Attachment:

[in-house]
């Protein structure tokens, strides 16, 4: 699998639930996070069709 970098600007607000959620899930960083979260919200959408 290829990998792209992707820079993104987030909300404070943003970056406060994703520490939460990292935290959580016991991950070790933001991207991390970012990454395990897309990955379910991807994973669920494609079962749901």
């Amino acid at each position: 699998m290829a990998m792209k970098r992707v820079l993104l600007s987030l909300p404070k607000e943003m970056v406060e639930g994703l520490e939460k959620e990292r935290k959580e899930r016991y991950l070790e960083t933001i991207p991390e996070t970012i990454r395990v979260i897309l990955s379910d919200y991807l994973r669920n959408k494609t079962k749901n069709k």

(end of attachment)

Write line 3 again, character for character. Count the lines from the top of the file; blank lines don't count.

């Amino acid at each position: 699998m290829a990998m792209k970098r992707v820079l993104l600007s987030l909300p404070k607000e943003m970056v406060e639930g994703l520490e939460k959620e990292r935290k959580e899930r016991y991950l070790e960083t933001i991207p991390e996070t970012i990454r395990v979260i897309l990955s379910d919200y991807l994973r669920n959408k494609t079962k749901n069709k």